Few people know that in December 2004, a group of representatives of Boeing, Alena and SAAB came to Poland, looking for partners to build assembly devices needed for the production of B 7E7. Companies in Bydgoszcz, Świdnik, Rzeszów and Mielec were taken into account. Unfortunately, it is not known what the effects were. In any case, it was a good period of cooperation between Polish and American companies, which cannot be said about the later years (2007-2012). Let us recall that in the 90s of the 20th century, the doors to the B 757 were manufactured in Mielec.
A bit ahead of the chronology, we note that representatives of Boeing have visited Poland twice more: in 2008 and in August 2011. (2-5 August 2011). The Americans were looking for a site to build a factory for about $ 40 million (?) That would build an aircraft components plant with no more than 400 employees. Due to the silence that prevailed in the media, it must be assumed that no agreements were reached.
Not only the plane itself was supposed to be technically and technologically advanced. Boeing took an innovative approach to the production of the new aircraft. Huge parts of the plane, almost completely equipped, are built in different parts of the world, and the final assembly in Everett is to consist of putting everything together in just 3-4 days.
The process of selecting subcontractors was tedious. This was due to the extremely large share of subcontractors in the production process. Keep in mind that it was not the new technologies that caused the program delays, but the scattering of production around the world.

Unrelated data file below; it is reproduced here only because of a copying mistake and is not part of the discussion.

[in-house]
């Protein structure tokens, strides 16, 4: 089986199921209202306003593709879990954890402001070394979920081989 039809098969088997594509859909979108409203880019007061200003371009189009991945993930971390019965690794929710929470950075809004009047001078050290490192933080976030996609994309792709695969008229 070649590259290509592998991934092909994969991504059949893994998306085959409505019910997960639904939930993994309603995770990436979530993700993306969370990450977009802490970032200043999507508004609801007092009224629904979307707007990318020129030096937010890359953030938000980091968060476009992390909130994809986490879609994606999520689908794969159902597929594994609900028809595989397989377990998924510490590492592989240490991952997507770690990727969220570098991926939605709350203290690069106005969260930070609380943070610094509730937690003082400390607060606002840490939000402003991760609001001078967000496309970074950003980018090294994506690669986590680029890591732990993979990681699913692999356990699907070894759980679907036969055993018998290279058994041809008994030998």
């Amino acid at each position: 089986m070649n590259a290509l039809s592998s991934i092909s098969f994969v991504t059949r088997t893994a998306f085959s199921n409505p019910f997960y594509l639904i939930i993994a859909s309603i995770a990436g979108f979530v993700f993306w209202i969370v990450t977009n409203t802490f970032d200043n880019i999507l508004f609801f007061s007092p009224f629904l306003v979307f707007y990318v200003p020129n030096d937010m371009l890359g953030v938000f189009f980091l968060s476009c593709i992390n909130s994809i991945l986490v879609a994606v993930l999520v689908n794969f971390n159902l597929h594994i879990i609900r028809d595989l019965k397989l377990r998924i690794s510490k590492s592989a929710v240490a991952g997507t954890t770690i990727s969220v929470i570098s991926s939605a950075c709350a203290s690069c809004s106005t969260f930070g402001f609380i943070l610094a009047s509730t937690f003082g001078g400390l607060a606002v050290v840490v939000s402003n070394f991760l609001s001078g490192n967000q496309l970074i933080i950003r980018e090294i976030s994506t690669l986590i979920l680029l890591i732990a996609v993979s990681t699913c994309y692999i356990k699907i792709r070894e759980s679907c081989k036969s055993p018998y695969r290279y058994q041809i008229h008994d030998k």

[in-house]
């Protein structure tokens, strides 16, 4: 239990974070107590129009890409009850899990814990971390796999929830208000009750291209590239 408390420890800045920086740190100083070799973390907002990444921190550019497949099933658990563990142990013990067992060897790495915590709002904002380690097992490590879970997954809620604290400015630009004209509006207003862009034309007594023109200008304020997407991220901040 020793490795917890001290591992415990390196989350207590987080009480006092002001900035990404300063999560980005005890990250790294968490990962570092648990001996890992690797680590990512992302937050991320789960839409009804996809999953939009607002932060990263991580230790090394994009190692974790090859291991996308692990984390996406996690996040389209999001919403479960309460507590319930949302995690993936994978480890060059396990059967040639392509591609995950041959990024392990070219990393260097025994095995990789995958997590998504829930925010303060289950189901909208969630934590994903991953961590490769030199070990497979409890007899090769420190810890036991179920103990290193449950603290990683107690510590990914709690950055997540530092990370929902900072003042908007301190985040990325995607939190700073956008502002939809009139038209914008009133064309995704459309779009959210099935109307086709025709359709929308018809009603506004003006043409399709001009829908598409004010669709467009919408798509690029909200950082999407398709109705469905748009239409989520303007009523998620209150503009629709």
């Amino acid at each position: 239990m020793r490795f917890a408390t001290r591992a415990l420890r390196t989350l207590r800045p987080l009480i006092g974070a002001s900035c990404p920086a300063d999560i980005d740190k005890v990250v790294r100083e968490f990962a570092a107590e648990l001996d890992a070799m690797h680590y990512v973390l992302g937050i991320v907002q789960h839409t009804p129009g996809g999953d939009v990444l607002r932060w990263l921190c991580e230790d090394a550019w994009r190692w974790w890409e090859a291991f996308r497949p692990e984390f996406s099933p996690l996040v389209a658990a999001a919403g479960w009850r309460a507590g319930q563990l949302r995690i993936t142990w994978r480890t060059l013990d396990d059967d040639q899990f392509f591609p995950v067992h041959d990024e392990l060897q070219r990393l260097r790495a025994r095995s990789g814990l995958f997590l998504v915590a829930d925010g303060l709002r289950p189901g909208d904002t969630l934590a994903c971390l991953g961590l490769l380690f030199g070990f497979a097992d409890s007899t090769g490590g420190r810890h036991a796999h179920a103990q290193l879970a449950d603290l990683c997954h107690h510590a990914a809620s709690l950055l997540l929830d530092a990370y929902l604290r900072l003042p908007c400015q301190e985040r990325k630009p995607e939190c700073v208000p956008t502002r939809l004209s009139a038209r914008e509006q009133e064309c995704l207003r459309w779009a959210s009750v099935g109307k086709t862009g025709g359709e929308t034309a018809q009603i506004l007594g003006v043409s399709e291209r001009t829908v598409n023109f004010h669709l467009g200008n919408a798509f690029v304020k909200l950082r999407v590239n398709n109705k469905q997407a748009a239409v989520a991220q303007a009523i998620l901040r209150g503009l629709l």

According to the 2007 data, the division of labor was as follows: Vought was responsible for the aft fuselage produced in Charleston, Italian Alenia - middle fuselage and horizontal fins in Grottagline, Japanese Mistsubishi-Fuji-Kawasaki - wings, Kawasaki and Spirit Aero Systems - front part hull, Hamilton Sundstrand - most of the electrical installations.
According to data from 2009, production has undergone some changes. The wings were produced by a company from Japan, Mitsubishi Heavy Industries. Production of the center wing began in Italy, Alenia Aeronautica and in South Korea, Korea Aerospace Industries. The following companies are involved in the production of the hull: Global Aeronautica, Italy, Boeing, North Charleston, USA, Kawasaki Heavy Industries, Japan, Spirit Aero Systems, Wichita, USA, Korean Air, South Korea.
Passenger door (Latecoere, France). Cargo door, entrance door and emergency exit door for the crew (SAAB AB, Sweden). Software (HCL Enterprise, India). Beams for ceilings (TAL Manufacturing Solutions Limited, India). Electrical installation (Labinal, France). Small composite airframe elements (Korean Air, South Korea). Chassis (Messier-Dowty, UK and France). Power distribution and management systems, as well as ventilation and air conditioning (Hamilton Sundstrand, Connecticut, USA).
The coordination of the project was commissioned to the Israeli plants of IAI, but it was beyond their capabilities. Documents circulated between IAI - Alenia - Charleston - Seattle, contributing to the delays. Boeing appears to have overestimated the organizational and creative abilities of some vendors. For example, in Grottagline, Italy, where one of the new factories had been built, grew an olive grove that was centuries old. The trees had to be transplanted elsewhere, which caused a delay of several weeks. Not to mention that almost all manuals and documentation had to be translated from English into the local languages. As a result, Boeing had to send representatives to each of its suppliers to oversee production and keep headquarters updated.